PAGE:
In sailing the waters of The Hebrides, todays yachtsmen follow a great tradition. In times gone by, a select number of wealthy people, with large fortunes and yachts to suit, sailed these waters, taking with them their guests.
Today, most yachtsmen are of more modest means, but the pleasures are just as great.
In the past, most of the cruises were conducted in steam yachts, so palatial that they were like ocean liners. In 1890, Sir Donald Currie launched his 'RMS Dunottar Castle'. She could accommodate 360 guests and 150 crew! A guest at the time noted:
'She has electric lighting, it's bright and cleanly and is always available. There are marble baths and a library of nearly 500 volumes. There is a barber's shop, with a rotary hair brushing machine, worked by an electric motor. The evening hours in the saloon, instead of being dreary, are looked after with pleasure.'
This vessel displaces 3,069 tons but she still cruised the Hebrides with Sir Donald's guests. When the depth of water in the sea lochs was to shallow, Sir Donald's smaller yacht 'Iolanthe' was ready and waiting alongside, to ferry the guests ashore.
The Bulloughs of Rhum owned a yacht, the 'Rouma', so large that the South African government were more than happy to borrow it as a hospital ship during the Boer War.
The Laird of Raasay owned one of the most splendid private yachts ever built. She was called 'Rona', displaced over 1,000 tons and was nearly the length of four cricket pitches. She carried on her deck, two racing-class sailing yachts.
In the mid 1800's, Thomas Brassey had built the beautiful 'Sunbeam', a sail and steam schooner. At the time, the opulence of this yacht was unsurpassed. A guest aboard wrote:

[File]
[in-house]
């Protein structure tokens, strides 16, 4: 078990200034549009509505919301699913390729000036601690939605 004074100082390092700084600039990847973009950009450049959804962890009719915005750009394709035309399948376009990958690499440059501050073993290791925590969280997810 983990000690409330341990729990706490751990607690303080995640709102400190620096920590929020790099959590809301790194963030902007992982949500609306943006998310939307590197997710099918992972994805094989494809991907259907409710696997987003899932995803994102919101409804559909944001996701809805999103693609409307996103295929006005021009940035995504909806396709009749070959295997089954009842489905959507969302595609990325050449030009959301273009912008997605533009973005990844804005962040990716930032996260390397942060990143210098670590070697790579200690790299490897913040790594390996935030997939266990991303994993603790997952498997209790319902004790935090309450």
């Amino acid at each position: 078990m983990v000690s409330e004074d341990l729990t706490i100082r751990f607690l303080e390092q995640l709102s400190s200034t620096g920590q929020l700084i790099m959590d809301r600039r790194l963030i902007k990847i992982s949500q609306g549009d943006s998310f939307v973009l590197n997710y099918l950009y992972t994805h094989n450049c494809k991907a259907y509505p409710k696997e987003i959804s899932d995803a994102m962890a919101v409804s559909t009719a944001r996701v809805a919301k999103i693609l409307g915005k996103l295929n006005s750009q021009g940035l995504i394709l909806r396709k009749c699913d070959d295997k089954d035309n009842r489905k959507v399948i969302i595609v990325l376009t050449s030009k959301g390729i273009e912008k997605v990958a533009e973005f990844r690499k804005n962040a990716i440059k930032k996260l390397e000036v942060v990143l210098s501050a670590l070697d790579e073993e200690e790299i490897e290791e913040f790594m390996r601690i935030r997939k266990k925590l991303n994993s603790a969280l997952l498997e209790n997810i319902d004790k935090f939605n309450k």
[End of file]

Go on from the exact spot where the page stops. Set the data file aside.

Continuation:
'The Sunbeam is quite a floating palace fitted up in the most luxurious manner. Her many saloons and sleeping cabins are marvels of elegance and comfort, while the taste of Lady Brassey is displayed in the numberless pictures and curios which adorn the walls and tables in the different apartments. The crew number twenty six and the yacht carries six boats'.
It was the custom for this fleet of glittering yachts to assemble in Hebridean waters every August, and then proceed in convoy, from one sheltered anchorage to the next. The paradox of all this glittering ostentation sailing among the islands was; the local population lay entrapped by the lairds, in many cases the same lairds who owned the yachts, in permanent misery and penury isolation.
In August 1847, Queen Victoria cruised in Hebridean waters. On the morning of the 12th August, the royal yacht, 'Victoria and Albert' left Crinan and set out on a cruise along almost the same route which Lazy Beaver and I will be taking in this narrative. Queen Victoria however, never ventured into Hebridean waters again, and when in the 1850's, the crofters rose against the lairds, she had no sympathy for them at all.
However, all this pleasure could not last for ever. At the outbreak of the first world war, the Highland mansions and shooting lodges were shuttered, their owners returned to their Lowland and English estates, and their glittering yachts were sailed south, to become fleet auxiliaries - What then of the crofters - they went to die at Mons and Neuve Chapelle.
The following narrative is the cruise of the yacht Lazy Beaver, not a glittering master piece of the naval architect, but an 8.7 meter GRP sloop, draught 1.4 meters, displacing 7.3 tons.
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